- Last week, South Carolina Gov. Henry McMaster issued an executive order that prevents schools and local governments from establishing mask mandates. The order also prevents any local government, state agency, or state employee from requiring residents to provide proof of their vaccination status.
- In April of this year, Robin Vos, the leader of Wisconsin‘s State Assembly, and a top Assembly official rejected an immunocompromised member’s request to work virtually, saying falsely that Covid-19 could not be transmitted through the air. The Assembly’s human resources director wrote, “As you are aware, Covid-19 is not an airborne transmitted disease.” The CDC has repeatedly emphasized that the virus is spread through airborne transmission.
New Report on Global Pandemic
Last year, the World Health Organization established the Independent Panel for Pandemic Preparedness and Response to assess the global pandemic response and make recommendations for the future. The panel released its report last week, which found that the International Health Regulations, a legal framework that helps governments determine how to respond to public health emergencies, constrained the WHO and that many governments could have acted faster. The report also called for international action on vaccine equity and updates to the rules governing emerging health threats.
Report: Covid-19 in Correctional and Detention Facilities
The Pandemic Response Accountability Committee published a report summarizing inspector general offices’ oversight of actions by agencies to prevent the spread of Covid-19 among those housed in federal correctional and detention facilities. PRAC noted that these facilities were not designed for social distancing, quarantine, or medical isolation. PRAC also highlighted that transporting detained individuals to other facilities increased the risk of coronavirus spread, and that Covid-19 guidance and oversight varied by facility type.
- Federal Relief Funds: The New York Times reported that lawmakers and oversight groups attempting to conduct oversight of the trillions of dollars disbursed in coronavirus relief aid are facing multiple challenges. Due to insufficient accountability in the past, experts say that the exact scale of problems and fraud resulting from the March 2020 CARES Act is now impossible to determine. Overseers have also struggled with internal disagreements and lack of sufficient data.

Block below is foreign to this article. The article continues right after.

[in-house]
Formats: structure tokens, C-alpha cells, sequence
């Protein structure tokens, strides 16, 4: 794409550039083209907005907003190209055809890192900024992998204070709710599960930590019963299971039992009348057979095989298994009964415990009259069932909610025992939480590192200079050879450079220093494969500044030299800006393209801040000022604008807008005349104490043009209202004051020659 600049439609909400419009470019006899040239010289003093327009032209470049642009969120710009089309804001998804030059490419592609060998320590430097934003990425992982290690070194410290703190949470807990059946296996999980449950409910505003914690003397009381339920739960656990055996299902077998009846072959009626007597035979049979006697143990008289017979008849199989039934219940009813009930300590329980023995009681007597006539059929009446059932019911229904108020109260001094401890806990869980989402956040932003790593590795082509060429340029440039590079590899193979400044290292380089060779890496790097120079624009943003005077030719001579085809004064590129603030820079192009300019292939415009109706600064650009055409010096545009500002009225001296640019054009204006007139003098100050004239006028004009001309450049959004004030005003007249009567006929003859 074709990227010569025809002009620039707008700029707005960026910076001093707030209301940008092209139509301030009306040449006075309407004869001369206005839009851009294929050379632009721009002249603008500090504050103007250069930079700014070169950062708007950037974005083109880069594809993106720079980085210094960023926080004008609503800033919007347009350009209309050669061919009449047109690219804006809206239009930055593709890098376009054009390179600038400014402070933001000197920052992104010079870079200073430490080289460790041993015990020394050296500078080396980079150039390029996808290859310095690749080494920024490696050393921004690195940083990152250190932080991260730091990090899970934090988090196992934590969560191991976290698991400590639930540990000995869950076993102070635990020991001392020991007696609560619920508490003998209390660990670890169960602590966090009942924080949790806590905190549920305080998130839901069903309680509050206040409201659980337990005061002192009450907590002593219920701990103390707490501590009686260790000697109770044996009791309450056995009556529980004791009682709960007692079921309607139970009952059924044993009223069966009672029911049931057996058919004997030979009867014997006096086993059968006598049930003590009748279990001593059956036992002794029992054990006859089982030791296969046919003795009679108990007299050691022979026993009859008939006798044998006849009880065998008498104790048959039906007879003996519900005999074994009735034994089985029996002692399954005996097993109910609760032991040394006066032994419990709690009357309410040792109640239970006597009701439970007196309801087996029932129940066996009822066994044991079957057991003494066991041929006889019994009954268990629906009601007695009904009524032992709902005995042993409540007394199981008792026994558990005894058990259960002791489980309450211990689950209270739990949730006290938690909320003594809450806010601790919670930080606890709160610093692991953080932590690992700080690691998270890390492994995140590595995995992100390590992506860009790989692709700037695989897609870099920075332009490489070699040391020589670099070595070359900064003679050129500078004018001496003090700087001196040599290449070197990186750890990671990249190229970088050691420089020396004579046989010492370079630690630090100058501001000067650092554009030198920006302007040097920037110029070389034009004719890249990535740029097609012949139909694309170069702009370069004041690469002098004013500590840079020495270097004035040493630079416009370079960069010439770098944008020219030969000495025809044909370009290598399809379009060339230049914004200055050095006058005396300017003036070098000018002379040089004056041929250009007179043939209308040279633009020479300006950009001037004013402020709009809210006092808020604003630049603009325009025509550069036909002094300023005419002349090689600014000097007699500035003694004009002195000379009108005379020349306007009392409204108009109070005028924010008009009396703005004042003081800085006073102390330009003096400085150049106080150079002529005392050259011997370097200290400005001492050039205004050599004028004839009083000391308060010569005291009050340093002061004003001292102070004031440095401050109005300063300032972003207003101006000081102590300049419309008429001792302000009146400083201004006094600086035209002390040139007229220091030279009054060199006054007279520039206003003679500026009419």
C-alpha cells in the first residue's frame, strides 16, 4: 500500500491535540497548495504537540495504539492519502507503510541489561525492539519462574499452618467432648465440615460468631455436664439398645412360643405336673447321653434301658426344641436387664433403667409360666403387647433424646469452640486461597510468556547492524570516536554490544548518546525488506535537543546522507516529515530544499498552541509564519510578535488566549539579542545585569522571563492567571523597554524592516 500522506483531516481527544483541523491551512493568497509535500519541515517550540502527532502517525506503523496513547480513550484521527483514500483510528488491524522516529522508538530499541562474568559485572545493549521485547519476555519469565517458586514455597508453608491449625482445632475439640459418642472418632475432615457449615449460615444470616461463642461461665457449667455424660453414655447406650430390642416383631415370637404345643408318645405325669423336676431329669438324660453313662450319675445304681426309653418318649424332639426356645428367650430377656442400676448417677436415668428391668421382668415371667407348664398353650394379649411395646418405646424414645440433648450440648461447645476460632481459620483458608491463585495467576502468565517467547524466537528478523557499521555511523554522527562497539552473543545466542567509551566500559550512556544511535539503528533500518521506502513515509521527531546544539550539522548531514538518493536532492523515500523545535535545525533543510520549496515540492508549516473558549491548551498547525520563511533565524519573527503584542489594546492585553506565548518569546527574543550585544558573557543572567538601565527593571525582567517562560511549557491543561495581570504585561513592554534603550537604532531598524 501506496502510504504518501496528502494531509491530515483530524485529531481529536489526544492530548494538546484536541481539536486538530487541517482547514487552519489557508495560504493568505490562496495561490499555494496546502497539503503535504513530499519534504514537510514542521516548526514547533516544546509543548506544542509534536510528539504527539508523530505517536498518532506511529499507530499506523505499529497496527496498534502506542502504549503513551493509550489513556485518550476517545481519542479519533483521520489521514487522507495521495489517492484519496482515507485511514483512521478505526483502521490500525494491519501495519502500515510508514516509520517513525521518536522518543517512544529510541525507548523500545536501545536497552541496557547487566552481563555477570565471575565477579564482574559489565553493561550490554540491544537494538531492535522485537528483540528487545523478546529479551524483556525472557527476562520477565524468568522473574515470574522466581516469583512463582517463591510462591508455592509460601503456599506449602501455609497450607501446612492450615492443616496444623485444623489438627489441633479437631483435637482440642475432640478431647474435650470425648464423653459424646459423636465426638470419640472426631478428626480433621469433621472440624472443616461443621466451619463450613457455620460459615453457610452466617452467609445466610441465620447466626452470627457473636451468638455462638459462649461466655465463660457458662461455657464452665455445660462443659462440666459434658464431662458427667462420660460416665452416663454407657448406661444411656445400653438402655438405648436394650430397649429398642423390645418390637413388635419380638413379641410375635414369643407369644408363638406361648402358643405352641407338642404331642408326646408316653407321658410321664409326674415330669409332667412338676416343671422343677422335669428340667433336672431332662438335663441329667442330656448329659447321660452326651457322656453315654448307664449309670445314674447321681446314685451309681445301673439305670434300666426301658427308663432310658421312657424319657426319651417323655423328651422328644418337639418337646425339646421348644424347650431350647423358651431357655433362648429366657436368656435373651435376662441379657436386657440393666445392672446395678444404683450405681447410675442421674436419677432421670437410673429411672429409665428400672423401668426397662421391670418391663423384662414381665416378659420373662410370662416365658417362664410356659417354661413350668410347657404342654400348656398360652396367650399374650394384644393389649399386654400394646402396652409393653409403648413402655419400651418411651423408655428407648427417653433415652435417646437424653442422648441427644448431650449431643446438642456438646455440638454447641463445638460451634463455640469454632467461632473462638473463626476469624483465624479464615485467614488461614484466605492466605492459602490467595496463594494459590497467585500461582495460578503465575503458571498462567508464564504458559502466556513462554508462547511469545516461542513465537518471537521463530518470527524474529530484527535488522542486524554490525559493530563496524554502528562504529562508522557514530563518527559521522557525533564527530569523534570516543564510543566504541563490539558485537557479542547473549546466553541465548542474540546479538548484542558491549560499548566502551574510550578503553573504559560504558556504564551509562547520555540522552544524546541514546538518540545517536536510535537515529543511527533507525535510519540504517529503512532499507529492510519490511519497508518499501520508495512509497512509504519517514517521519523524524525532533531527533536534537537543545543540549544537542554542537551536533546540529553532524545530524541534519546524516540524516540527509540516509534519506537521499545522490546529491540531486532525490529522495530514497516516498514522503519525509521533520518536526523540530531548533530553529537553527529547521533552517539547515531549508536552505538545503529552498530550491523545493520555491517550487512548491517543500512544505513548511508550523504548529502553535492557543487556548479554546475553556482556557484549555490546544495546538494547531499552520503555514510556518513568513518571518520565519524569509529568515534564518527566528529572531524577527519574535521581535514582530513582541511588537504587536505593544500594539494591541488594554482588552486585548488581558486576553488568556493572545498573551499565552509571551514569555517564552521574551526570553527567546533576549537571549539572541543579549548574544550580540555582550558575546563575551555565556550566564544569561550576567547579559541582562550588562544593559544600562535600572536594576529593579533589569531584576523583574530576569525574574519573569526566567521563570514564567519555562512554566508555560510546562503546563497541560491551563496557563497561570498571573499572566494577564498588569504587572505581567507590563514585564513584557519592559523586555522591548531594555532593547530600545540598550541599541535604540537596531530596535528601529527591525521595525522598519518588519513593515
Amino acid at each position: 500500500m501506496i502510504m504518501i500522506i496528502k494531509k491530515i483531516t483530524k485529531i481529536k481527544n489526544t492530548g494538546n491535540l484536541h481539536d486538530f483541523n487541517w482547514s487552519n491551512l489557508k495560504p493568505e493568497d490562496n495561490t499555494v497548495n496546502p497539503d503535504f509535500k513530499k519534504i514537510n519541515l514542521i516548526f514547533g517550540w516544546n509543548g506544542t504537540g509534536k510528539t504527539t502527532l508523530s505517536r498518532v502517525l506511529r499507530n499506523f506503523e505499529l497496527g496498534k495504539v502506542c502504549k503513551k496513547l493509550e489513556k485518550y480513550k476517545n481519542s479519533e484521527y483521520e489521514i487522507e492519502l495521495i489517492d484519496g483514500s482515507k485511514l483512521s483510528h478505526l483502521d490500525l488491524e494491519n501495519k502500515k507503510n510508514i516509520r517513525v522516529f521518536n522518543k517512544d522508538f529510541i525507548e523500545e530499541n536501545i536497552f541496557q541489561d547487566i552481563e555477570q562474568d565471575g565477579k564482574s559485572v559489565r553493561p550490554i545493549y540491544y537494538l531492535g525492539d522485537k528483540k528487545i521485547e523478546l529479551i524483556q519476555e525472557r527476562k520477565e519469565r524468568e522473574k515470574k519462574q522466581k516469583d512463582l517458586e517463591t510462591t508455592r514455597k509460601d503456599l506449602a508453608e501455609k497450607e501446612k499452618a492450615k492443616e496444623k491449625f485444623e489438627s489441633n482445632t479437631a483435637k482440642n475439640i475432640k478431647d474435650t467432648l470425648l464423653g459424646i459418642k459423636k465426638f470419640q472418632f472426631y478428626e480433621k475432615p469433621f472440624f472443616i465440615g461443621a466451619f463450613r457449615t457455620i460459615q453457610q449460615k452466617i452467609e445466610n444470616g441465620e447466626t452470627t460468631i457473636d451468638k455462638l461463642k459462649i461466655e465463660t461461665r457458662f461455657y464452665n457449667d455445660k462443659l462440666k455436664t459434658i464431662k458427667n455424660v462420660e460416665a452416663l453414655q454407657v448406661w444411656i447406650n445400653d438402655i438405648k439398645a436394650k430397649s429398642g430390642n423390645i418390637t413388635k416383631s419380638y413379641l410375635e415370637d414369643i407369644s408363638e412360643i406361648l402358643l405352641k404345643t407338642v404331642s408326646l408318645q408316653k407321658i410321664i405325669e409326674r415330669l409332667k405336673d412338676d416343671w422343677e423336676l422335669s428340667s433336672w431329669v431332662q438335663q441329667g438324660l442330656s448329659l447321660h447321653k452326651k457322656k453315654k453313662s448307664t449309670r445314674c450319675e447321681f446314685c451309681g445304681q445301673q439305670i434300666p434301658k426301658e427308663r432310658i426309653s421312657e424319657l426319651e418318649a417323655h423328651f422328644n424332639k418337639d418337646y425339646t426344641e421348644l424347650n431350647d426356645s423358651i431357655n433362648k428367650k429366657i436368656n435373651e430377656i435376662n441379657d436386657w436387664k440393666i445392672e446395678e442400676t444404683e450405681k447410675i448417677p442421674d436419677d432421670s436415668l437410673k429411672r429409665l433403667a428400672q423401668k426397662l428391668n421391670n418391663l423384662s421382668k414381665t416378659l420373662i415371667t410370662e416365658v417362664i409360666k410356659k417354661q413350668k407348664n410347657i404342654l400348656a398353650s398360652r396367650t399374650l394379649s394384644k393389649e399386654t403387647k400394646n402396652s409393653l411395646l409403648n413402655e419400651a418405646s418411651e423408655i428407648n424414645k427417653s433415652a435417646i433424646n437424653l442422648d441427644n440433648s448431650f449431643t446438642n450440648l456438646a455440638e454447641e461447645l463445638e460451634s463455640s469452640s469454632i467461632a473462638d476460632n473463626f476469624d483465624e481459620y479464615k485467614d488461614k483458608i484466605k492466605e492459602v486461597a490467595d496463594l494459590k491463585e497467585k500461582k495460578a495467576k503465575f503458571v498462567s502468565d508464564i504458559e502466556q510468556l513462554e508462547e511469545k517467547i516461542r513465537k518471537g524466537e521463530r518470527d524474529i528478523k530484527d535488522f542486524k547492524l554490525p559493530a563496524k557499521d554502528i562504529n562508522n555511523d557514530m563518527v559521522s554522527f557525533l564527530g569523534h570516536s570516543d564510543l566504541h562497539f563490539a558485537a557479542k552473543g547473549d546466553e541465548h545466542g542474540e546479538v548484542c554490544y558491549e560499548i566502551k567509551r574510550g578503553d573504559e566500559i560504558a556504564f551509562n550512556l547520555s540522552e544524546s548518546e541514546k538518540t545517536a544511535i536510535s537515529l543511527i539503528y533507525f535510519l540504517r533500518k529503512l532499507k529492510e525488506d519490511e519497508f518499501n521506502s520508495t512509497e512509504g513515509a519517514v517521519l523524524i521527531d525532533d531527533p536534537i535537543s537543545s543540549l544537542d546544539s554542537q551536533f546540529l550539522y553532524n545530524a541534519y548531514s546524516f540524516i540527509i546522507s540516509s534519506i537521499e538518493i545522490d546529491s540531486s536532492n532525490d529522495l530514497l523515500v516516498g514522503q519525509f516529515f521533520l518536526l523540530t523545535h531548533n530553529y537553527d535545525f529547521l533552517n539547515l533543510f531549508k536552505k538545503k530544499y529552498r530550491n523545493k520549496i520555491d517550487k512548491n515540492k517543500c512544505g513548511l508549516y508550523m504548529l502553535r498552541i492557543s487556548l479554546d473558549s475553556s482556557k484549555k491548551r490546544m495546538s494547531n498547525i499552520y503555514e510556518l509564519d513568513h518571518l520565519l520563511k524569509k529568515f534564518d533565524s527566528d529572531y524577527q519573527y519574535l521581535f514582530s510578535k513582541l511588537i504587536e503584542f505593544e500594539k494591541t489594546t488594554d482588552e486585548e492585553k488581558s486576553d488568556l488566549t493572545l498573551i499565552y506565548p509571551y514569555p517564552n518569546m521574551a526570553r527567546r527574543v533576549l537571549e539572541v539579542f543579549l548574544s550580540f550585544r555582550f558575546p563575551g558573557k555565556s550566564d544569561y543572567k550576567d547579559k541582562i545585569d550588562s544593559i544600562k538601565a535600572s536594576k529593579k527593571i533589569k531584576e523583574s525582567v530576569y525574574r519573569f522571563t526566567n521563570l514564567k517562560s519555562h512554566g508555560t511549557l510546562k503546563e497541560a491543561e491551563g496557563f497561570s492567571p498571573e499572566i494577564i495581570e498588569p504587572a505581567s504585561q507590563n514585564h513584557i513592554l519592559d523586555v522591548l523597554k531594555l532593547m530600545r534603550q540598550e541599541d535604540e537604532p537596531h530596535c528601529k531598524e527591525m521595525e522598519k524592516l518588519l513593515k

- SBA’s Compliance with the Payment Integrity Information Act: The Small Business Administration Inspector General contracted the public accounting firm KPMG to conduct a performance audit on SBA’s compliance with the Payment Integrity Information Act of 2019 (PIIA). KPMG reported that SBA needs to improve the accuracy of its improper payment reporting and improve internal controls to prevent improper payments. KPMG also found that SBA’s Disaster Direct Loan Program disbursements were not compliant with the PIIA.
- OPM’s Pandemic Response: The Office of Personnel Management’s Inspector General examined OPM’s plans and procedures for returning employees to federal offices during the pandemic. The OIG identified several problems, including that OPM leadership did not require workers to wear face coverings and that improvements are needed to process suspected or confirmed Covid-19 cases.
- RER Solutions Contract: The House Select Subcommittee on the Coronavirus Crisis wrote to SBA Administrator Isabella Guzman seeking documents pertaining to its investigation of a $750 million contract the Trump administration awarded to consulting firm RER Solutions to manage aspects of the Economic Injury Disaster Loan program. The subcommittee obtained evidence that political appointees may have substantially expanded the scope of the firm’s contract without a competitive bidding process.
- The FDA’s Covid-19 Oversight: The House Energy and Commerce Committee asked Health and Human Services Secretary Xavier Becerra to restore the FDA’s premarket review authority and oversight over Covid-19 laboratory-developed tests. In October 2020, the committee wrote to then-HHS Secretary Alex Azar expressing concern over his decision to restrict the FDA’s authority to require premarket review of these tests.
- FEMA’s Funeral Assistance Program: Sens. Mike Braun and Chuck Grassley wrote to PRAC Chair Michael Horowitz asking the committee to conduct an audit or investigation into the Federal Emergency Management Agency’s Funeral Assistance Program. The senators wrote that lack of federal oversight could allow rampant fraud in the program.